I'd first found out about my nomination at the start of the year,whilst still in the mountains of Northern China. A teacher has put my name forward after I gave a tour of Belfast schools, encouraging kids to get outside and get active. I must admit that initially I felt quite detached from the whole thing. The email came through while I was sitting by a roadside in a remote area of Shanxi province watching snow cling stubbornly to the few brave (and bare) trees that dotted the hillside. I was less than a quarter of the way through the toughest journey of my life, and the idea that in a few months I would be jogging through a small Irish village carrying a flaming hunk of metal while hundreds of people cheered seemed remarkably alien. At that stage I didn't even know about the white jumpsuit, but I imagine I would equally have struggled with that.
As the months passed however and I happily found myself still alive on the other side of a rough winter, news of the build up for the Olympics filtered through, and I had time to ponder the whole thing. I'd be carrying a flame which would pass through the hands (not literally) of 8000 inspirational people, travelling the length and breadth of the UK and ending up in the Olympic Stadium to mark the start of one of the biggest moments ever in British Sport. That, I figured, was pretty cool.
This Thursday (the 1st September) I'll be giving a talk at the fantastic Tollymore National Outdoor Centre.
The Centre itself is a great location, and I'm delighted to be able to tell my story there for an hour or two. Tollymore is near Newcastle, and more detailed directions are on their website here.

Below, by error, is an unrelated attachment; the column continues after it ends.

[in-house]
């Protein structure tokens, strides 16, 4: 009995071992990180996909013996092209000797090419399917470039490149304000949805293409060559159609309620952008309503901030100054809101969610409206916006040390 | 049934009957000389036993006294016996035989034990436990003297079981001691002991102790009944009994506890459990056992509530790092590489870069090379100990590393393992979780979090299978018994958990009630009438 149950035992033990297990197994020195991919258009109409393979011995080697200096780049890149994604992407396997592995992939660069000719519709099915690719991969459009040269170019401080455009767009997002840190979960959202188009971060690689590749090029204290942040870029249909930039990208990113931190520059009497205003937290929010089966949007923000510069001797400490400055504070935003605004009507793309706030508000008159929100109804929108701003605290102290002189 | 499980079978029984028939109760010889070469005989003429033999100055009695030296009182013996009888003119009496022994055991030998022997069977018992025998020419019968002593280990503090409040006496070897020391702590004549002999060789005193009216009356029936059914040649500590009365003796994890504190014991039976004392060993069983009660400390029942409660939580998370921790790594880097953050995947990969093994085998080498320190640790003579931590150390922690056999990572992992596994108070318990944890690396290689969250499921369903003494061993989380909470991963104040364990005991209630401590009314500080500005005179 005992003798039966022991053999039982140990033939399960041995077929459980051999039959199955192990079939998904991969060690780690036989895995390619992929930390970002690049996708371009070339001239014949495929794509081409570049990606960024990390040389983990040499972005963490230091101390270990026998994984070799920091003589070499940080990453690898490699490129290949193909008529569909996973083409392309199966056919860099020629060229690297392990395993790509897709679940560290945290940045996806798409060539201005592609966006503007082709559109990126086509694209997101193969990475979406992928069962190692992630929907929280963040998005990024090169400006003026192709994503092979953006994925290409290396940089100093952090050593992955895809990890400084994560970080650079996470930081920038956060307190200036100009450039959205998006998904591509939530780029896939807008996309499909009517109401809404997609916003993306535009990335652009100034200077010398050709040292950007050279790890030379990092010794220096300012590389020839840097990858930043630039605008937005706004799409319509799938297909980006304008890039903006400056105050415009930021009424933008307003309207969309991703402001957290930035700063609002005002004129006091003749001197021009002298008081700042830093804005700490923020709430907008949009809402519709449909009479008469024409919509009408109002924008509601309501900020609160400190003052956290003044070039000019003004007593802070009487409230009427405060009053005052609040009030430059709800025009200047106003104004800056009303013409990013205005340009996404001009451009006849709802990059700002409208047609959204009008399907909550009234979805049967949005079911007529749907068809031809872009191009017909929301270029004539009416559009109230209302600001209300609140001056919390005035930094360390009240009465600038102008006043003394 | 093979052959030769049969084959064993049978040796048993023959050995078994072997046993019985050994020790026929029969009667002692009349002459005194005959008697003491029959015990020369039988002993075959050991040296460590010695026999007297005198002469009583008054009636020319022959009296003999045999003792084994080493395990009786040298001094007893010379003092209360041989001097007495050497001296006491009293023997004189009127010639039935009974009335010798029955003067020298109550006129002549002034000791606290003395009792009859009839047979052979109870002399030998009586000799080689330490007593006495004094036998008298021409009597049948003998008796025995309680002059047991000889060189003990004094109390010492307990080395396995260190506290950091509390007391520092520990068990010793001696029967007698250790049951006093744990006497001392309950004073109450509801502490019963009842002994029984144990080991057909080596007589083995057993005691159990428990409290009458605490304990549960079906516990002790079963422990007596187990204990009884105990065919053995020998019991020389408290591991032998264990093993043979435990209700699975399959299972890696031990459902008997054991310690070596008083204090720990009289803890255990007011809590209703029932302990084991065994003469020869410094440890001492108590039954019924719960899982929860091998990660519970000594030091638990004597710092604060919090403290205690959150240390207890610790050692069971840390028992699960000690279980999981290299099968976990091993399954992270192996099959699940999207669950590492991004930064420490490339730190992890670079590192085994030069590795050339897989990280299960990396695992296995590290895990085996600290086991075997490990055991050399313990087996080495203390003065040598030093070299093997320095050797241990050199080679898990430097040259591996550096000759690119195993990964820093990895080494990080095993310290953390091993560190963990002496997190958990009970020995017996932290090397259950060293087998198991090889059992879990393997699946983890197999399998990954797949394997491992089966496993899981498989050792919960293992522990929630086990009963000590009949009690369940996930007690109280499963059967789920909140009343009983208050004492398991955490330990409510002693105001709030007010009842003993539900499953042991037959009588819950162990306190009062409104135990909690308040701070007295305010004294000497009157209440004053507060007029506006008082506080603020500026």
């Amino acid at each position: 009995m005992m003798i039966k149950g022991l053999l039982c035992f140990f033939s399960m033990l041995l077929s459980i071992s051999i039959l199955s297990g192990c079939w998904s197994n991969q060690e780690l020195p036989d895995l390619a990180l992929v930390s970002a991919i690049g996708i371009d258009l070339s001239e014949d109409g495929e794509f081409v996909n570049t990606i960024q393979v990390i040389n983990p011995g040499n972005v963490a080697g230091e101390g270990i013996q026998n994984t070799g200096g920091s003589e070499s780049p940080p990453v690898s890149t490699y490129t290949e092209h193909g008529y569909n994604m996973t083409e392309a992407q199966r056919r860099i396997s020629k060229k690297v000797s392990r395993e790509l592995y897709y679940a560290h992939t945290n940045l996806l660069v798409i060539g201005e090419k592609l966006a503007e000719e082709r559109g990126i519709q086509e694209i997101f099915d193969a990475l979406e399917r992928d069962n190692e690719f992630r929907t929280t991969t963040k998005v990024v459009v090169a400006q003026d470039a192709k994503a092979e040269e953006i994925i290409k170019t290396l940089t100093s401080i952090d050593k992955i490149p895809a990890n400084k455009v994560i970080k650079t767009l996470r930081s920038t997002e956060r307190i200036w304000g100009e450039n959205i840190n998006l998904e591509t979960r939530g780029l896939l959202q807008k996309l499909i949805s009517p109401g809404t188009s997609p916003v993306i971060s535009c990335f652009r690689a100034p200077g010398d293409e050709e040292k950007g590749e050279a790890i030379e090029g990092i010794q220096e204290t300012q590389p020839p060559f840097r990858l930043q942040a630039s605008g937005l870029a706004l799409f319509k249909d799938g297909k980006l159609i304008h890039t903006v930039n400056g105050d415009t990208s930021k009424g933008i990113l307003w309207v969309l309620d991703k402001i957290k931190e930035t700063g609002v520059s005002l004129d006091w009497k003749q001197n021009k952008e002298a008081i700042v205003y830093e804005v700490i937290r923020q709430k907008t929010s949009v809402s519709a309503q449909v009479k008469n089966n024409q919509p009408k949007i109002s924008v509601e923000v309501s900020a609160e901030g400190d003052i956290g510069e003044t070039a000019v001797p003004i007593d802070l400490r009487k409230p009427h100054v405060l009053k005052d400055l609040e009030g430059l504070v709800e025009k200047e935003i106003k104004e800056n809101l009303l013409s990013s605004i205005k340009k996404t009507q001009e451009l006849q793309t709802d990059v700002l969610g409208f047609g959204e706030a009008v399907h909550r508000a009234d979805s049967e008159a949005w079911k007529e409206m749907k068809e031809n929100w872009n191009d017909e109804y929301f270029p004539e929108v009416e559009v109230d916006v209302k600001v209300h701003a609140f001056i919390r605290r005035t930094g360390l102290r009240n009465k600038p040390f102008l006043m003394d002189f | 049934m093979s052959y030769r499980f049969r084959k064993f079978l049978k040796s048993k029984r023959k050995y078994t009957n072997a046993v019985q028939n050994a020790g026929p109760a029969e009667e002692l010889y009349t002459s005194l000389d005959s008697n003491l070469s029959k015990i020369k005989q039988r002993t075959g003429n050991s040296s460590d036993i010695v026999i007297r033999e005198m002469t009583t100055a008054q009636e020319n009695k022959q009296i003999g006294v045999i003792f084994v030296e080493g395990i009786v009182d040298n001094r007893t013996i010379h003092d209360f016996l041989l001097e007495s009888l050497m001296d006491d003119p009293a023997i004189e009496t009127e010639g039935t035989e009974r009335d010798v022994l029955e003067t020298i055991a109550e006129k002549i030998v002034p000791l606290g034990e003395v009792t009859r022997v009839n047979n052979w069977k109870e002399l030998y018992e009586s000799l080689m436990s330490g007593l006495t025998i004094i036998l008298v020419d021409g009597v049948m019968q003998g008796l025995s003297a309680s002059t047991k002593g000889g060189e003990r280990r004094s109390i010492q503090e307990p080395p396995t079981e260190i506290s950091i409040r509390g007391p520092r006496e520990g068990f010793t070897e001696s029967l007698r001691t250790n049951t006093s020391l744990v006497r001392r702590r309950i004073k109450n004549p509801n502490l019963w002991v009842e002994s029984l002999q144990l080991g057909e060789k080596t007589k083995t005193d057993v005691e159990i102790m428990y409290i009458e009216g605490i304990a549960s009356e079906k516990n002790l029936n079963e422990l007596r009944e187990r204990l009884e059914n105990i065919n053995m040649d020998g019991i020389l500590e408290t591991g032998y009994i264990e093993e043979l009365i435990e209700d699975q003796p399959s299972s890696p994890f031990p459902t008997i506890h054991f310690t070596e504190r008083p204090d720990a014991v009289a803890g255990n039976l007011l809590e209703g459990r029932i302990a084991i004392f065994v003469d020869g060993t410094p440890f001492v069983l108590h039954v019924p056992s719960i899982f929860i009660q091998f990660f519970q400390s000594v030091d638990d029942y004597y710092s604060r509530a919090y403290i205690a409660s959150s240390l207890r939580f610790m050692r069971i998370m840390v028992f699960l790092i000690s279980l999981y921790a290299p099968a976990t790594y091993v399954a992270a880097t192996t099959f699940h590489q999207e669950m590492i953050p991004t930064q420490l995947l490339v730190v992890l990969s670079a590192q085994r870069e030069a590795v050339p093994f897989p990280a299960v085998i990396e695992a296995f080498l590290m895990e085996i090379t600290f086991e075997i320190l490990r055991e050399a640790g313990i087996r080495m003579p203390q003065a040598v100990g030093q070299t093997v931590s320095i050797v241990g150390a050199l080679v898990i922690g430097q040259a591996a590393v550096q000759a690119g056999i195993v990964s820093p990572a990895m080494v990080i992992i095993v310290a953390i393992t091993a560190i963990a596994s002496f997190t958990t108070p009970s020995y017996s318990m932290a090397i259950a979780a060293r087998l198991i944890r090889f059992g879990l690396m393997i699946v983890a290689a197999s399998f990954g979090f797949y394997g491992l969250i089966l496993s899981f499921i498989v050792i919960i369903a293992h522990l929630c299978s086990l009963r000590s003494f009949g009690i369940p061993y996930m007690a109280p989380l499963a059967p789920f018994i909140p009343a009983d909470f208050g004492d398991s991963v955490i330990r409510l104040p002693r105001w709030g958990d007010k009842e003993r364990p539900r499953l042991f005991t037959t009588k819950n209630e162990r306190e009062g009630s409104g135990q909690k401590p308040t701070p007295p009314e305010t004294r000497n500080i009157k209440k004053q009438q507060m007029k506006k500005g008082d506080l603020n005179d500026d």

So if you're based in Northern Ireland and keen on cycling, adventure or just feel like coming along for something a bit different, it all kicks off at 7.30pm. Tickets are £5, and even better, all proceeds go straight to UNICEF. Good stuff, eh?
I'll even promise a few as-yet unseen clips from the upcoming documentar
See you there!
Dear friends, readers and casual passers-by,
I am delighted to be able to announce the launch of my new expedition (and undoubtedly the hardest thing I'll have ever attempted!) - Walking Home From Mongolia
The new website is http://walkinghomefrommongolia.com
Setting off in November, it will be an epic 2,500 mile journey from Mongolia to Hong Kong by foot and portable kayak (packraft), and is being supported by National Geographic who will broadcast a TV show of the journey. I will travel in winter, from the wastelands of the Gobi Desert to the glittering skyline of Hong Kong, via the Great Wall of China, the Yellow River, the ancient city of Xi An and the limestone peaks of Gulin.